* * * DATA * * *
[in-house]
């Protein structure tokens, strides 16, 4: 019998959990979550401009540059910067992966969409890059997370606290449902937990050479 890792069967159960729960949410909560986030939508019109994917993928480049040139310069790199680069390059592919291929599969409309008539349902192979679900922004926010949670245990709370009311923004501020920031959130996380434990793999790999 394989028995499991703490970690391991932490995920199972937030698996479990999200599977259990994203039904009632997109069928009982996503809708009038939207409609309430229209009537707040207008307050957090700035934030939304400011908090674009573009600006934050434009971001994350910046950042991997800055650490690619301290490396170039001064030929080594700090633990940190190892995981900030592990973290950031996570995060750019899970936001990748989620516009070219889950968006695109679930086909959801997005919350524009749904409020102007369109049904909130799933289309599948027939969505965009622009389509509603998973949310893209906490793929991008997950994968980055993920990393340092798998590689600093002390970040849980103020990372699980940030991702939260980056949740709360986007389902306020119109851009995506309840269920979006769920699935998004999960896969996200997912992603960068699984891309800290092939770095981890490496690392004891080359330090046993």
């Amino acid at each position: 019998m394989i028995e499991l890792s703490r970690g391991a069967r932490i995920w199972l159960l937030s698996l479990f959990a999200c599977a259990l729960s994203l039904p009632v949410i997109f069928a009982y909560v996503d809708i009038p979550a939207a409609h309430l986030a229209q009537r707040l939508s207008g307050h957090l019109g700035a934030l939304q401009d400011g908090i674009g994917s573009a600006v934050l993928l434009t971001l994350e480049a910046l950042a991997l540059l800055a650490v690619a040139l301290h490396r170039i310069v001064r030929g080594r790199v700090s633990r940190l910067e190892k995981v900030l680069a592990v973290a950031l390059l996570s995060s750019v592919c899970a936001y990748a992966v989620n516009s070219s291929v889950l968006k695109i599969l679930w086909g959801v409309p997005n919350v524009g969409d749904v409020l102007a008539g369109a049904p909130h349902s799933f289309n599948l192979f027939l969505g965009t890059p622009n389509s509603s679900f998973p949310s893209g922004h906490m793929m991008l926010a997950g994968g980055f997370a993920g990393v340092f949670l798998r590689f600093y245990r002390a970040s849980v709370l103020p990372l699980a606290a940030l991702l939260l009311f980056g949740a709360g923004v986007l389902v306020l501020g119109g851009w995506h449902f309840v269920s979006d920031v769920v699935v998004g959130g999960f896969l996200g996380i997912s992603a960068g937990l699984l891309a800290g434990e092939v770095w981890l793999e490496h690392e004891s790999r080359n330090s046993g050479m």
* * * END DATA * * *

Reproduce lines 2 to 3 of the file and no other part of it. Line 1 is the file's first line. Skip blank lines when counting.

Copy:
């Protein structure tokens, strides 16, 4: 019998959990979550401009540059910067992966969409890059997370606290449902937990050479 890792069967159960729960949410909560986030939508019109994917993928480049040139310069790199680069390059592919291929599969409309008539349902192979679900922004926010949670245990709370009311923004501020920031959130996380434990793999790999 394989028995499991703490970690391991932490995920199972937030698996479990999200599977259990994203039904009632997109069928009982996503809708009038939207409609309430229209009537707040207008307050957090700035934030939304400011908090674009573009600006934050434009971001994350910046950042991997800055650490690619301290490396170039001064030929080594700090633990940190190892995981900030592990973290950031996570995060750019899970936001990748989620516009070219889950968006695109679930086909959801997005919350524009749904409020102007369109049904909130799933289309599948027939969505965009622009389509509603998973949310893209906490793929991008997950994968980055993920990393340092798998590689600093002390970040849980103020990372699980940030991702939260980056949740709360986007389902306020119109851009995506309840269920979006769920699935998004999960896969996200997912992603960068699984891309800290092939770095981890490496690392004891080359330090046993």
């Amino acid at each position: 019998m394989i028995e499991l890792s703490r970690g391991a069967r932490i995920w199972l159960l937030s698996l479990f959990a999200c599977a259990l729960s994203l039904p009632v949410i997109f069928a009982y909560v996503d809708i009038p979550a939207a409609h309430l986030a229209q009537r707040l939508s207008g307050h957090l019109g700035a934030l939304q401009d400011g908090i674009g994917s573009a600006v934050l993928l434009t971001l994350e480049a910046l950042a991997l540059l800055a650490v690619a040139l301290h490396r170039i310069v001064r030929g080594r790199v700090s633990r940190l910067e190892k995981v900030l680069a592990v973290a950031l390059l996570s995060s750019v592919c899970a936001y990748a992966v989620n516009s070219s291929v889950l968006k695109i599969l679930w086909g959801v409309p997005n919350v524009g969409d749904v409020l102007a008539g369109a049904p909130h349902s799933f289309n599948l192979f027939l969505g965009t890059p622009n389509s509603s679900f998973p949310s893209g922004h906490m793929m991008l926010a997950g994968g980055f997370a993920g990393v340092f949670l798998r590689f600093y245990r002390a970040s849980v709370l103020p990372l699980a606290a940030l991702l939260l009311f980056g949740a709360g923004v986007l389902v306020l501020g119109g851009w995506h449902f309840v269920s979006d920031v769920v699935v998004g959130g999960f896969l996200g996380i997912s992603a960068g937990l699984l891309a800290g434990e092939v770095w981890l793999e490496h690392e004891s790999r080359n330090s046993g050479m």